Ramsey Muniz received 214,149 votes as a third-party candidate in Texas's 1972 gubernatorial race. Almost 22 years later, he received a life sentence for drug charges.
Now the candidate turned convict, 67, spends his days in a federal prison hoping a last-ditch effort to free him will succeed before it's too late.
Muniz has been a political activist, a Hispanic leader, a gubernatorial candidate, a high school and college football star, a drug felon, a bail jumper, a fugitive and now, at the end of his life, aging inmate number 40288-115. A series of federal drug convictions culminated in a 1994 life sentence without parole for charges of possession and intent to distribute cocaine.
Since his incarceration, he has been the subject of an intense effort to get him out of prison. His wife, Irma Muniz, and the League of United Latin American Citizens have lobbied presidents Barack Obama and George W. Bush to commute his sentence. Supporters say they are frustrated, but won't give up the fight.
"You just keep trying with the legal system," Irma Muniz said. "Just because something is impossible today doesn't mean someone can't find a way to fix it tomorrow."
Although Muniz denied a request to be interviewed for this story, he said in a letter that, "the offenses alleged against me do not morally or legally justify my death sentence, which is life without parole."
"Whether he is guilty or not, he has served his time," said Rosa Rosales, LULAC's immediate past national president who still sits on the board of directors.
Rosales, whose four year term ended in July, said Irma Muniz was a strong advocate in gaining LULAC's support.
The organization also supports helping former prisoners become productive members of society and Rosales said Muniz also deserves that chance.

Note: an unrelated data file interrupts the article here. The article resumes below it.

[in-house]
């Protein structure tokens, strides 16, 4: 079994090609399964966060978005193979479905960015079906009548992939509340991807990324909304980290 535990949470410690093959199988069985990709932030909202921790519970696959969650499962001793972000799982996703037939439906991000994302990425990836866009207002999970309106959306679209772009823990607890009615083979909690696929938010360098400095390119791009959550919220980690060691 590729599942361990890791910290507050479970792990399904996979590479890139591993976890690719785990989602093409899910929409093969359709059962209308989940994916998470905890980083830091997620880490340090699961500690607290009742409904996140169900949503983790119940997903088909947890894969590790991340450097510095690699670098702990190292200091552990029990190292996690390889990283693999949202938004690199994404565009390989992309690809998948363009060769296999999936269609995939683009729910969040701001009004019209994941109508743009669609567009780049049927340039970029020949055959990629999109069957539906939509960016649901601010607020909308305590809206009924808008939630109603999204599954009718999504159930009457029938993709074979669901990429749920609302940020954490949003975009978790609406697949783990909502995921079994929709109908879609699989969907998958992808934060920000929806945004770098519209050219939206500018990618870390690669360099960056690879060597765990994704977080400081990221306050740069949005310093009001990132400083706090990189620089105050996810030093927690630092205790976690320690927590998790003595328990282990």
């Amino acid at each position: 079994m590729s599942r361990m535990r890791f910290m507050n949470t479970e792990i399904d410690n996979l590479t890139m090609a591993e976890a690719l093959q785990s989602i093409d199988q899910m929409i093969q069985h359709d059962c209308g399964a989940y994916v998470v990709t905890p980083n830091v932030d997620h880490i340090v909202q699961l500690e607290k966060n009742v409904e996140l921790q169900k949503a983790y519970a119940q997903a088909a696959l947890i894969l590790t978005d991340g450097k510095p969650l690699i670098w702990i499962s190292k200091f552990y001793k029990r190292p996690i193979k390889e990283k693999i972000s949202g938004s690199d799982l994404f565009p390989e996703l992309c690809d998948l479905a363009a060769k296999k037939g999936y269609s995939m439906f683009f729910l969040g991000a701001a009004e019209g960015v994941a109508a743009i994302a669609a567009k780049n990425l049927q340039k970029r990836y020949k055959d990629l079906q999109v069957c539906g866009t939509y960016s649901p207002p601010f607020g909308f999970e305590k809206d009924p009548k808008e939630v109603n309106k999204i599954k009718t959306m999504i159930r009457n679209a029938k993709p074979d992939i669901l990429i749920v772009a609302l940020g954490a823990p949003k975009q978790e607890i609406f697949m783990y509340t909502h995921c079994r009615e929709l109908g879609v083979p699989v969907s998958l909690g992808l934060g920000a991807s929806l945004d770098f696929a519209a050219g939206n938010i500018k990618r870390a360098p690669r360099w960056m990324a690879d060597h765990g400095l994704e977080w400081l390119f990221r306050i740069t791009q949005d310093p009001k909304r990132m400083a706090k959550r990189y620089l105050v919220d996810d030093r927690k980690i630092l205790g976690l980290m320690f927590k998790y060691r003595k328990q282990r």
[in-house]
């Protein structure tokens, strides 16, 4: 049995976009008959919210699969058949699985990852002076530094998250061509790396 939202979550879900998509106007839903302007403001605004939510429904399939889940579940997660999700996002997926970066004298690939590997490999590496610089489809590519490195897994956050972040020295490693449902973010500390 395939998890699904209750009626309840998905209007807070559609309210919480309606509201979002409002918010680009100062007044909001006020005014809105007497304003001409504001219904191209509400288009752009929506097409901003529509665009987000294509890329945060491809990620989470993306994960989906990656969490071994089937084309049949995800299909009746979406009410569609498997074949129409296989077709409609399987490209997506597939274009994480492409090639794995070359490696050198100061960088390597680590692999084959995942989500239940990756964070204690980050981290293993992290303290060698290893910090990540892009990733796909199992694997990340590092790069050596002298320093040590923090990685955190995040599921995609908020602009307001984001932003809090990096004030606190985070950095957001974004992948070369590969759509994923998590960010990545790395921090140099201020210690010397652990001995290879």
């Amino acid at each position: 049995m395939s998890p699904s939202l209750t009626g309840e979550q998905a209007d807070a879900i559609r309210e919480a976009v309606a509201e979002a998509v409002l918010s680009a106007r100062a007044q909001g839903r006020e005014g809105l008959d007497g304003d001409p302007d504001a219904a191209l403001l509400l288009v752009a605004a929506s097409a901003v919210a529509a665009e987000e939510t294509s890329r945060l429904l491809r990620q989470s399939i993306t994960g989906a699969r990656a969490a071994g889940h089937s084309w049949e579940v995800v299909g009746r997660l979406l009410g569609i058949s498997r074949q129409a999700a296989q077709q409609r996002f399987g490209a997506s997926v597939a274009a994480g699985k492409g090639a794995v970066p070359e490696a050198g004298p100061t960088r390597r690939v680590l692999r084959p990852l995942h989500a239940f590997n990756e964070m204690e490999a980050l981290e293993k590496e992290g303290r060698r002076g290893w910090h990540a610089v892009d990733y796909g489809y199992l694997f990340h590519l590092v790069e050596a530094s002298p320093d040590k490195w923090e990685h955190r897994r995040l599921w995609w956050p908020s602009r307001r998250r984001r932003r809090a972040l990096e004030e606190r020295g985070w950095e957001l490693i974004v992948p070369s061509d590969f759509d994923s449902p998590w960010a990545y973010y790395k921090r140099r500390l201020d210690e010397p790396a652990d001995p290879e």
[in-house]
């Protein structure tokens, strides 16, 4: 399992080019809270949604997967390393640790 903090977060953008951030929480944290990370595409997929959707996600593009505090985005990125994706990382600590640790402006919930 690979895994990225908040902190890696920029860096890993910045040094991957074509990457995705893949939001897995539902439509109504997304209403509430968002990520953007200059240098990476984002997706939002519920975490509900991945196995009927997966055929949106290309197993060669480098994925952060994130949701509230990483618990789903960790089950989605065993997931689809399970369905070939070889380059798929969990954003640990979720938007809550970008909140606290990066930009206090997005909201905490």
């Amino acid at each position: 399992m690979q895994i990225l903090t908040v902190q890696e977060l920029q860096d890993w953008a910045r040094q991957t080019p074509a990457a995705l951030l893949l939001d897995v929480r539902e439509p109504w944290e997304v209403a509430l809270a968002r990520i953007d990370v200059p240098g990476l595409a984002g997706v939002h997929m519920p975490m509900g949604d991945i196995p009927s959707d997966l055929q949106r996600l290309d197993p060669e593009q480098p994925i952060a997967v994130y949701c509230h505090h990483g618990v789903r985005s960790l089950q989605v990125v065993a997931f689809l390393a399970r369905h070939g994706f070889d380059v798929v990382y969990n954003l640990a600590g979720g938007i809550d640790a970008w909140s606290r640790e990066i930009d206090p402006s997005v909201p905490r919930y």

"Many other people have gotten presidential pardons -- why not him?" Rosales said, adding that regardless of whether she is LULAC's president, the organization will continue to support Muniz.
The case that put Muniz behind bars for good seemed pretty clear cut to authorities. The former candidate already had two felony drug convictions on his record when he was arrested in 1994 after Drug Enforcement Agency officers observed him parking a car containing 90 pounds of cocaine.
Muniz said he did not know there were drugs in the car and was driving it only because a man he was helping find an attorney asked him to return it to a rental company, said Dick DeGuerin, Muniz's former defense attorney.
A jury didn't buy it. Because of federal sentencing guidelines, Muniz received life in prison without parole.
"Muniz was lawfully convicted and sentenced and the conviction and sentence were affirmed on appeal," John Bales, U.S. Attorney for the Eastern district of Texas, said.
Jose Gutierrez, a political science professor at the University of Texas at Arlington, said Muniz had a tremendous impact on the Latino community before his legal troubles began.
Gutierrez met Muniz in 1970 when the future professor was helping organize for a new political party, La Raza Unida. His charisma and passion for the issues convinced party leaders that he would make a good candidate for governor.
Dolph Briscoe, a Democrat, won that election, but Muniz received 6 percent of the vote.
After another unsuccessful run in 1976, Muniz, a Baylor law school graduate, opened a firm in Corpus Christi. But then came his arrest on charges of conspiracy to smuggle over three tons of marijuana from Mexico in 1976. Gutierrez said Muniz claimed he had been set up.
But instead of defending himself in court, Muniz pleaded guilty and jumped bail. He was caught in Mexico after a month on the run and was returned to the U.S., where he served five years in prison.
"(Muniz) says he was framed but he didn't fight," Gutierrez said.
He was out on parole for his 1976 conviction when he was arrested again in a hotel room in Houston in 1982 for charges of possession of a small amount of cocaine, DeGuerin said. The arrest led to Muniz serving two years for violating his parole.
"People choose their options and he chose his and has to live with it," Gutierrez said.
His wife and supporters, however, maintain his innocence.
Irma and Ramsey Muniz were married for 10 years before he was incarcerated. She said she knew of his criminal record and that she never believed he was guilty of the crimes.
She said not only was he a family man and hard worker, he was a man who had put his past behind him and was moving forward and happy.
"He did not do it, he is not guilty. There is no doubt in my mind," Irma Muniz said.